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Subject: Re: [soa-rm] Service Consumer in RM or not?

I always understood the issue to be one of modeling versus  

What concepts are required in order to be able to talk effectively  
about an SOA? Those concepts belong in the RM.

However, as I have previously said, when you want to talk about  
agents communicating, you can either focus on the agents, or on the  
conversation. The former approach emphasizes things like agents,  
messages, and so on. The latter emphasizes what a legal conversation  
looks like -- and does not focus on the agents themselves.

In a service oriented world, we have a similar choice: we can focus  
on the participants or on the service. A focus on participants leads  
to things like messaging, service providers, service consumers etc. A  
focus on service leads to things like action, policy, semantics.

It is not that there are no service providers or consumers, but that  
the focus is elsewhere.


On Jun 7, 2005, at 5:42 AM, Chiusano Joseph wrote:

> Matt and Duane,
> I completely understand your concerns as stated below. Is there  
> perhaps a middle ground, where we can constrain expansion into  
> architecture? Do comsumers have to be viewed as "endpoints"? Or can  
> they be viewed as "actors"? If so, does that change any perspective?
> If this does not make sense (in terms of not making sense to  
> include service consumers in the RM), and we include them in an RA,  
> I hope we can leave open the possibility that this TC's outputs can  
> potentially be labeled as:
> - A Service Orientation Reference Model (SO RM) - that is, don't  
> label this as "SOA RM" but rather "SO RM"
> - A SOA Reference Architecture (SOA RA)
> rather than a single SOA Reference Model (SOA RM).
> Joe
> Joseph Chiusano
> Booz Allen Hamilton
> Visit us online@ http://www.boozallen.com
> From: Matthew MacKenzie [mailto:mattm@adobe.com]
> Sent: Tuesday, June 07, 2005 8:14 AM
> To: SOA-RM
> Subject: Re: [soa-rm] Service Consumer in RM or not?
> If I can interject...
> I think that Duane and I are concerned with the slippery slope that  
> exists when we start including endpoints such as consumers in the  
> RM.  After consumers will come messages, and the next thing we know  
> we'll have a WSDL binding in appendix e or some such.
> arrrrgggghhhh!!!
> :-)
> -matt
> On 7-Jun-05, at 7:21 AM, Chiusano Joseph wrote:
>> <Quote>
>> If we do vote to include the SC, we then have to open up the RM to  
>> everything else that follows which means that it won't be a RM, it  
>> will be     architecture.
>> </Quote>
>> Duane,
>> This is an idea that I see you have been pushing very hard almost  
>> from the start of our TC, yet I believe some of us are perplexed  
>> as to why introduction of a service consumer into an RM is against  
>> the notion of RM. Can you please clarify for us?
>> Thanks,
>> Joe
>> From: Duane Nickull [mailto:dnickull@adobe.com]
>> Sent: Mon 6/6/2005 7:39 PM
>> To: peter@justbrown.net
>> Cc: 'SOA-RM'
>> Subject: Re: [soa-rm] Service Consumer in RM or not?
>> Hi - I'm back!!
>> Comments inline:
>> Peter F Brown wrote:
>> >1) A service is an event
>> >
>> DN - a "service invocation" is an event. The "service" itself is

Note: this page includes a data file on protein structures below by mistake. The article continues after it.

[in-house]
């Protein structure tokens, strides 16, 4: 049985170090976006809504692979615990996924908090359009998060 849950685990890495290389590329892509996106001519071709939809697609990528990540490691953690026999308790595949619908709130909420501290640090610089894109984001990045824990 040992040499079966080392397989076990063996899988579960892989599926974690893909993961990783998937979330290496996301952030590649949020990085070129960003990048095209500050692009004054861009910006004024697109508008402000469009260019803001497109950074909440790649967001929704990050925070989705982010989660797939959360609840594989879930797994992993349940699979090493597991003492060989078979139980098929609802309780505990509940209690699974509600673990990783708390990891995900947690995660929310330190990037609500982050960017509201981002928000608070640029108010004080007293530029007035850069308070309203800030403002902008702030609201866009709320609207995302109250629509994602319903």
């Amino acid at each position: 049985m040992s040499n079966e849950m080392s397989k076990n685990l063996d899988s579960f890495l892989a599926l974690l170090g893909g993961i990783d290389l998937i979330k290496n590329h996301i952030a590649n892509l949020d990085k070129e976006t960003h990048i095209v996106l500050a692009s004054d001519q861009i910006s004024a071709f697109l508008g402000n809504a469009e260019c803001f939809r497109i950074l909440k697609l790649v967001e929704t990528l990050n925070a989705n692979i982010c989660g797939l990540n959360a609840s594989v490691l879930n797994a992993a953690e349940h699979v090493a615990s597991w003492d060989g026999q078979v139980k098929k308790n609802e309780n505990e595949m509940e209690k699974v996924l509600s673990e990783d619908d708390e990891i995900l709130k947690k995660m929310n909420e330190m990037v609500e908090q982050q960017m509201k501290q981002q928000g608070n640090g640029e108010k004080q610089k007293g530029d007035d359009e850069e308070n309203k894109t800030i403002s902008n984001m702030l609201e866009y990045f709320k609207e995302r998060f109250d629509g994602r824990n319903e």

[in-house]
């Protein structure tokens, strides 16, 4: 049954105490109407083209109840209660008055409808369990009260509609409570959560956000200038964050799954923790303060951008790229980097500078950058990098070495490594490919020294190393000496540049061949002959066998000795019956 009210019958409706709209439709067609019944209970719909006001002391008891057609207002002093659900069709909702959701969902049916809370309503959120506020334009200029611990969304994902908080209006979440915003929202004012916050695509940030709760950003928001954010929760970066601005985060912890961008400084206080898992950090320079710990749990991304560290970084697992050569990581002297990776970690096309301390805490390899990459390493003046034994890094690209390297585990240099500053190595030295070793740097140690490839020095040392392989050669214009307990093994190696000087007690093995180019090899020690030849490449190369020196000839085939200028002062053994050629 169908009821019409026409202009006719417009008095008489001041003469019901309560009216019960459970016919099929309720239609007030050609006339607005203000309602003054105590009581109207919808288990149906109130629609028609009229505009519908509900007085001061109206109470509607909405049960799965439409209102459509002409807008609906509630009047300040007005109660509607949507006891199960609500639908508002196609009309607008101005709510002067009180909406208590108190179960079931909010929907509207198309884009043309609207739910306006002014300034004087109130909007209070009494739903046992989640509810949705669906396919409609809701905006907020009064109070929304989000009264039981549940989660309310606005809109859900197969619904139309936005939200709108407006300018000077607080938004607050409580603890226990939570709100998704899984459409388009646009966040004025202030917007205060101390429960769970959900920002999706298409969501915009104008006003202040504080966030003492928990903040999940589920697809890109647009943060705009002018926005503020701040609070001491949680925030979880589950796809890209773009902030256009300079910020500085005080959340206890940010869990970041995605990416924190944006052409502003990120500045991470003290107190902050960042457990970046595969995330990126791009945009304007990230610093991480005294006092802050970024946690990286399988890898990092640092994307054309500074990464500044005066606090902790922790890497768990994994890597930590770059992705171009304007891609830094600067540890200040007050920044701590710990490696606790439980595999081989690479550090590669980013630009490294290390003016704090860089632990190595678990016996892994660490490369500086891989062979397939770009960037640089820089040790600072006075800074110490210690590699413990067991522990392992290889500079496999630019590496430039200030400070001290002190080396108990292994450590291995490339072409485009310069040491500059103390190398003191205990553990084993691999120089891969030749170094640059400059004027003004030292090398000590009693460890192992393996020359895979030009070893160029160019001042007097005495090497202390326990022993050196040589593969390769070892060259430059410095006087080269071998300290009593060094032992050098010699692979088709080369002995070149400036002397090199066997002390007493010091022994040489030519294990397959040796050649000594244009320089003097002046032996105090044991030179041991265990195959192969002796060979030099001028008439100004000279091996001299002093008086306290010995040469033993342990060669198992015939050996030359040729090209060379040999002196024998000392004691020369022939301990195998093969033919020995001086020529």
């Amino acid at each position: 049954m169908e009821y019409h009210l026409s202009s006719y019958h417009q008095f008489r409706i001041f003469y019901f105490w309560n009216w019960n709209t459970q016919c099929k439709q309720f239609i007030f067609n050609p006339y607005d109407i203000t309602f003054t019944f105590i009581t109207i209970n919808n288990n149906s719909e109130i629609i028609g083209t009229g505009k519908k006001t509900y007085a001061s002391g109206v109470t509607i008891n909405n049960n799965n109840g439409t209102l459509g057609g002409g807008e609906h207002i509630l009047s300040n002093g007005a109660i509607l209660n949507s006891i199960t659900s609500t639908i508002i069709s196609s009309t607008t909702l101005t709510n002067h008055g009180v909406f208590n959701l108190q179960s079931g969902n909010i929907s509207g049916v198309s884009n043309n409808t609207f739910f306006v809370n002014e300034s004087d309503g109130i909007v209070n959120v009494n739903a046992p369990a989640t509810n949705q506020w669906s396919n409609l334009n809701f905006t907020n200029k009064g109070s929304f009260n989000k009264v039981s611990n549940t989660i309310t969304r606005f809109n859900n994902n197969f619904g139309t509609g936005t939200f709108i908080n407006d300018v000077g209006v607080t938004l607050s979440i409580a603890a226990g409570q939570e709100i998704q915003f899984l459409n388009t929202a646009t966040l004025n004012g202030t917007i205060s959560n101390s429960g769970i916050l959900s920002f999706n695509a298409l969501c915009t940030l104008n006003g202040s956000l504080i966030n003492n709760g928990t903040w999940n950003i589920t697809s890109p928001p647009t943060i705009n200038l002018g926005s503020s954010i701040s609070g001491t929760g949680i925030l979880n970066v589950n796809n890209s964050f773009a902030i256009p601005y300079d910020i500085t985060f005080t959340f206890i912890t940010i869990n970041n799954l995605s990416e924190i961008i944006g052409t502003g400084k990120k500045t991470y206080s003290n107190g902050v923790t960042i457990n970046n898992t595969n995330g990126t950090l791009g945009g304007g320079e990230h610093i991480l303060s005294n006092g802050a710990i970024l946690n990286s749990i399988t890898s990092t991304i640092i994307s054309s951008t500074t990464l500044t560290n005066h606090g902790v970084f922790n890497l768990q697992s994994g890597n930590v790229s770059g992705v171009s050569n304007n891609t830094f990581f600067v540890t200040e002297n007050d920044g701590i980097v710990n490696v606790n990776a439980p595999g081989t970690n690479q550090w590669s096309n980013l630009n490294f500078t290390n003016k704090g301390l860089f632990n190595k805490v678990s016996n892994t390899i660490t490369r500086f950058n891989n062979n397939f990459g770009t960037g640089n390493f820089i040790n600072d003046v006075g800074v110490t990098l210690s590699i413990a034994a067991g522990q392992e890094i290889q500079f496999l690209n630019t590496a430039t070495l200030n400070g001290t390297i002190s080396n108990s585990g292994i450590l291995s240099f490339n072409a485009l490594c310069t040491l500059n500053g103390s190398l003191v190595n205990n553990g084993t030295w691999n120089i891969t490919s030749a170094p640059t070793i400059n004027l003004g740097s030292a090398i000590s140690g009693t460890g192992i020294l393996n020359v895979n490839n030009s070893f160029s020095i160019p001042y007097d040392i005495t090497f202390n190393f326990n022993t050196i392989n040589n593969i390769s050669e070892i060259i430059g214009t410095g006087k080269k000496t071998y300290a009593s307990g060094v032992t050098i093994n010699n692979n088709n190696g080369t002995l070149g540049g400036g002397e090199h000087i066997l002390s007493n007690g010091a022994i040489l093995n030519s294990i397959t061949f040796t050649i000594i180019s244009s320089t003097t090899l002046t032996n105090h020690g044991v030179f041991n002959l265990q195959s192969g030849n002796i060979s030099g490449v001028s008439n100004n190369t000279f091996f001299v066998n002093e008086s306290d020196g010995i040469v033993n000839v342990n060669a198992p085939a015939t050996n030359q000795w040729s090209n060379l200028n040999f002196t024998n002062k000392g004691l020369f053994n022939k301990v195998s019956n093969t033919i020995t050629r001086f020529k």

>> not an
>> event IMO, it is an invoke able entity..
>> >representing a collaboration between two parties
>> >for the use of defined resources: a "service RM" would be  
>> concerned with
>> >representing both parties (provider and consumer), the duality of  
>> their
>> >interaction through the event and the use of resources...
>> >In this approach:
>> >- service consumer would definitely be in, as one side of the  
>> event-based
>> >duality (provider<>consumer);
>> >- a further level of abstraction can be modelled, that of  
>> "agent", to
>> >highlight the shared properties of both provider and consumer. In  
>> this
>> >manner, it would be easier to answer the problem "how do we model  
>> the
>> >situation where a service provider can also be a consumer, and  
>> vice-versa?".
>> >They are both agents. Whether they are consumers or providers would
>> >therefore be modelled as a "role" in agent.
>> >
>> >2) A service is a "directed collaboration" between two parties:  
>> directed in
>> >the sense that one party provides a service to another: a  
>> "service provision
>> >RM" would only be concerned with one side of the duality,  
>> representing the
>> >service provider, irrespective of whether the service is used, or  
>> whether
>> >there is a consumer at the end of the "pipe"...
>> >
>> >
>> I would like to call for a vote on this too to put it to bed for  
>> once an
>> all.  My assertion = If I architect something with a service, a  
>> consumer
>> does not have to be present for it to be "service oriented".   Nor do
>> messages, networks, signals, pings, security, encryption etc  
>> etc.   This
>> is much the same as stating that a "message" does not have to be  
>> sent in
>> order for it to be a "message".  It can exist with or without being
>> transmitted.
>> If we do go the way of the service provider and service consumer,  
>> this
>> could be done in an illustrative (non-normative) manner in the RM or
>> (and I favor this idea) as part of a reference architecture.  If  
>> we do
>> vote to include the SC, we then have to open up the RM to everything
>> else that follows which means that it won't be a RM, it will be
>> architecture.
>> I had hoped we could gain consensus on this and avoid a vote  
>> however I
>> feel a vote may be inevitable.
>> BTW - has anyone else noticed that the list is very slow today? It  
>> took
>> 5 hours for my last message to come back to me via this list?
>> Duane

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